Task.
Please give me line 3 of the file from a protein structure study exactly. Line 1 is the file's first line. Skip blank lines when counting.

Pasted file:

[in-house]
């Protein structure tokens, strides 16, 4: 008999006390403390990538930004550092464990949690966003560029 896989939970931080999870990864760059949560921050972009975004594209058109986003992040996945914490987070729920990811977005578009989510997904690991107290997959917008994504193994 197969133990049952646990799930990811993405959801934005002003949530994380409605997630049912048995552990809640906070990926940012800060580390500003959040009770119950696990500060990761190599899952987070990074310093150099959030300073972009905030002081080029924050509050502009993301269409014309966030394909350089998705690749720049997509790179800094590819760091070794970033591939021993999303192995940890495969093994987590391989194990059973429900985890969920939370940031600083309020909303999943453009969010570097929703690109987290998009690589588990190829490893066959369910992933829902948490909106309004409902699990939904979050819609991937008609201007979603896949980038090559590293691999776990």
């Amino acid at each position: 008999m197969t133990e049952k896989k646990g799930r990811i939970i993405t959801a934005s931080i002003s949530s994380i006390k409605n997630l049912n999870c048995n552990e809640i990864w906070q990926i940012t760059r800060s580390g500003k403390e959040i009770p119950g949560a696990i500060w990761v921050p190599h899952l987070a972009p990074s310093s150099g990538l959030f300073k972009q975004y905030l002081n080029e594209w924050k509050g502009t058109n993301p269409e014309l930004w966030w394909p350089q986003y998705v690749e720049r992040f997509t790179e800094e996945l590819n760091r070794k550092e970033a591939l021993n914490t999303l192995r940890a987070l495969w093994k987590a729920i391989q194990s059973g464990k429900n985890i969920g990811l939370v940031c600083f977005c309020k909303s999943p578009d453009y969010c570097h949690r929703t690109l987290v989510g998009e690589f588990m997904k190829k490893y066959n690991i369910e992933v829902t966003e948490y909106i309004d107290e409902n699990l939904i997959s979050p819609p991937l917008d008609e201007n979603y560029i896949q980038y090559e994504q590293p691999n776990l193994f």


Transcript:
């Amino acid at each position: 008999m197969t133990e049952k896989k646990g799930r990811i939970i993405t959801a934005s931080i002003s949530s994380i006390k409605n997630l049912n999870c048995n552990e809640i990864w906070q990926i940012t760059r800060s580390g500003k403390e959040i009770p119950g949560a696990i500060w990761v921050p190599h899952l987070a972009p990074s310093s150099g990538l959030f300073k972009q975004y905030l002081n080029e594209w924050k509050g502009t058109n993301p269409e014309l930004w966030w394909p350089q986003y998705v690749e720049r992040f997509t790179e800094e996945l590819n760091r070794k550092e970033a591939l021993n914490t999303l192995r940890a987070l495969w093994k987590a729920i391989q194990s059973g464990k429900n985890i969920g990811l939370v940031c600083f977005c309020k909303s999943p578009d453009y969010c570097h949690r929703t690109l987290v989510g998009e690589f588990m997904k190829k490893y066959n690991i369910e992933v829902t966003e948490y909106i309004d107290e409902n699990l939904i997959s979050p819609p991937l917008d008609e201007n979603y560029i896949q980038y090559e994504q590293p691999n776990l193994f």